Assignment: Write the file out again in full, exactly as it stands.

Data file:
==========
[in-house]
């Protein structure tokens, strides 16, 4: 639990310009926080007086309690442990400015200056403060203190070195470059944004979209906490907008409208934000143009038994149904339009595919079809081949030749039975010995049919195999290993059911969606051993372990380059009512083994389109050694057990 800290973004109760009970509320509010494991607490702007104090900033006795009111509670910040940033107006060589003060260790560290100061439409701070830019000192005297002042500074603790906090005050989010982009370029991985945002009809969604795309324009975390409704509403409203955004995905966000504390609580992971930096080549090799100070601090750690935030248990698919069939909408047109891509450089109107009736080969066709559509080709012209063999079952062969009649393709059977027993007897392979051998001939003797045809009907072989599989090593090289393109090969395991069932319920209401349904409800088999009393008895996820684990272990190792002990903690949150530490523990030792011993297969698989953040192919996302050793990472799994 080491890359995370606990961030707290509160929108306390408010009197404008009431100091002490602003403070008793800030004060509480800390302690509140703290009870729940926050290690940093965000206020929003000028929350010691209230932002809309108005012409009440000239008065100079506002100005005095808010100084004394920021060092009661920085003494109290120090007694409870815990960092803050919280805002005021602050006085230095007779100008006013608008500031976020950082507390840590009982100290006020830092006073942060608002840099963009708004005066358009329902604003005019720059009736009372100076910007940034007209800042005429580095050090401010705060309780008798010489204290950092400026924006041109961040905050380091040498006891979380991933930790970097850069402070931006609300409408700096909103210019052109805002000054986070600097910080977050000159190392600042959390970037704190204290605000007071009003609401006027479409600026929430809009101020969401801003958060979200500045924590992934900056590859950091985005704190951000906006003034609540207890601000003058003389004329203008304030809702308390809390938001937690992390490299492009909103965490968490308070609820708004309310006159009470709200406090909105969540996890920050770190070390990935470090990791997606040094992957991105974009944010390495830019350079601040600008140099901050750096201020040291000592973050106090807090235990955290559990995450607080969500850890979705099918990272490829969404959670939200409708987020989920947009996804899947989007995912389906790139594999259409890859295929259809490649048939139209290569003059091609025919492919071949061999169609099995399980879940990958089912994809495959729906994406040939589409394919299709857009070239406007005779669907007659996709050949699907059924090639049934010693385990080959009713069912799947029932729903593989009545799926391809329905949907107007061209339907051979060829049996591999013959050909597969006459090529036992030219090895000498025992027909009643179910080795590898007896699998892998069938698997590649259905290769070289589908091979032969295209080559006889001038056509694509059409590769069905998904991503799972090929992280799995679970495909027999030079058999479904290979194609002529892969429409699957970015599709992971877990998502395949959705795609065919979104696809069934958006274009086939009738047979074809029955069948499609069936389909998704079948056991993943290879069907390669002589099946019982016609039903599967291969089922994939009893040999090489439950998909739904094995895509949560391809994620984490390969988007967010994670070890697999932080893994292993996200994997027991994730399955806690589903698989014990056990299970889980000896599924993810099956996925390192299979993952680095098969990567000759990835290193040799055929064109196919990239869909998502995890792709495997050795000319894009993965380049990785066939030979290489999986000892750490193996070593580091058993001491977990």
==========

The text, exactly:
[in-house]
């Protein structure tokens, strides 16, 4: 639990310009926080007086309690442990400015200056403060203190070195470059944004979209906490907008409208934000143009038994149904339009595919079809081949030749039975010995049919195999290993059911969606051993372990380059009512083994389109050694057990 800290973004109760009970509320509010494991607490702007104090900033006795009111509670910040940033107006060589003060260790560290100061439409701070830019000192005297002042500074603790906090005050989010982009370029991985945002009809969604795309324009975390409704509403409203955004995905966000504390609580992971930096080549090799100070601090750690935030248990698919069939909408047109891509450089109107009736080969066709559509080709012209063999079952062969009649393709059977027993007897392979051998001939003797045809009907072989599989090593090289393109090969395991069932319920209401349904409800088999009393008895996820684990272990190792002990903690949150530490523990030792011993297969698989953040192919996302050793990472799994 080491890359995370606990961030707290509160929108306390408010009197404008009431100091002490602003403070008793800030004060509480800390302690509140703290009870729940926050290690940093965000206020929003000028929350010691209230932002809309108005012409009440000239008065100079506002100005005095808010100084004394920021060092009661920085003494109290120090007694409870815990960092803050919280805002005021602050006085230095007779100008006013608008500031976020950082507390840590009982100290006020830092006073942060608002840099963009708004005066358009329902604003005019720059009736009372100076910007940034007209800042005429580095050090401010705060309780008798010489204290950092400026924006041109961040905050380091040498006891979380991933930790970097850069402070931006609300409408700096909103210019052109805002000054986070600097910080977050000159190392600042959390970037704190204290605000007071009003609401006027479409600026929430809009101020969401801003958060979200500045924590992934900056590859950091985005704190951000906006003034609540207890601000003058003389004329203008304030809702308390809390938001937690992390490299492009909103965490968490308070609820708004309310006159009470709200406090909105969540996890920050770190070390990935470090990791997606040094992957991105974009944010390495830019350079601040600008140099901050750096201020040291000592973050106090807090235990955290559990995450607080969500850890979705099918990272490829969404959670939200409708987020989920947009996804899947989007995912389906790139594999259409890859295929259809490649048939139209290569003059091609025919492919071949061999169609099995399980879940990958089912994809495959729906994406040939589409394919299709857009070239406007005779669907007659996709050949699907059924090639049934010693385990080959009713069912799947029932729903593989009545799926391809329905949907107007061209339907051979060829049996591999013959050909597969006459090529036992030219090895000498025992027909009643179910080795590898007896699998892998069938698997590649259905290769070289589908091979032969295209080559006889001038056509694509059409590769069905998904991503799972090929992280799995679970495909027999030079058999479904290979194609002529892969429409699957970015599709992971877990998502395949959705795609065919979104696809069934958006274009086939009738047979074809029955069948499609069936389909998704079948056991993943290879069907390669002589099946019982016609039903599967291969089922994939009893040999090489439950998909739904094995895509949560391809994620984490390969988007967010994670070890697999932080893994292993996200994997027991994730399955806690589903698989014990056990299970889980000896599924993810099956996925390192299979993952680095098969990567000759990835290193040799055929064109196919990239869909998502995890792709495997050795000319894009993965380049990785066939030979290489999986000892750490193996070593580091058993001491977990």